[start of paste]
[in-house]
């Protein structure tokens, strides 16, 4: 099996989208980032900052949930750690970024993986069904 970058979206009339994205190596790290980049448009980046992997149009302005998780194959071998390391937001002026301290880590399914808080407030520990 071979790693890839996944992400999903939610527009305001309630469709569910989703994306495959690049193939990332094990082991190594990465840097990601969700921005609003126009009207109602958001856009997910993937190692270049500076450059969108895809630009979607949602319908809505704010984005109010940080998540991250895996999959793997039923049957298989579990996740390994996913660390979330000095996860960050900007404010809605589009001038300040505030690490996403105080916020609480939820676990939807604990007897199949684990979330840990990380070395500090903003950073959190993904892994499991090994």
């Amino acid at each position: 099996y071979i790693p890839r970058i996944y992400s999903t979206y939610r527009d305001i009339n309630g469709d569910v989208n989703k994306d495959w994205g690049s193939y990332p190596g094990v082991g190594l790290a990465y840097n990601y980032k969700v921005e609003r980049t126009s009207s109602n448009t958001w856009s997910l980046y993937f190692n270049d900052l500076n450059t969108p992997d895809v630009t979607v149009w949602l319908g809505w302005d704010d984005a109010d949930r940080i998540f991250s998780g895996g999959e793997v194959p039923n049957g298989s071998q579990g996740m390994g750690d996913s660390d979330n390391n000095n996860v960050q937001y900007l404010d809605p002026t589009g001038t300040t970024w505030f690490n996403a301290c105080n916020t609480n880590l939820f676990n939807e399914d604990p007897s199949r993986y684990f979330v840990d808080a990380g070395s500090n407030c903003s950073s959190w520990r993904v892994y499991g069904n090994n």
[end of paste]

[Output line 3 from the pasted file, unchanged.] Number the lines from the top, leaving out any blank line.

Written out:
């Amino acid at each position: 099996y071979i790693p890839r970058i996944y992400s999903t979206y939610r527009d305001i009339n309630g469709d569910v989208n989703k994306d495959w994205g690049s193939y990332p190596g094990v082991g190594l790290a990465y840097n990601y980032k969700v921005e609003r980049t126009s009207s109602n448009t958001w856009s997910l980046y993937f190692n270049d900052l500076n450059t969108p992997d895809v630009t979607v149009w949602l319908g809505w302005d704010d984005a109010d949930r940080i998540f991250s998780g895996g999959e793997v194959p039923n049957g298989s071998q579990g996740m390994g750690d996913s660390d979330n390391n000095n996860v960050q937001y900007l404010d809605p002026t589009g001038t300040t970024w505030f690490n996403a301290c105080n916020t609480n880590l939820f676990n939807e399914d604990p007897s199949r993986y684990f979330v840990d808080a990380g070395s500090n407030c903003s950073s959190w520990r993904v892994y499991g069904n090994n």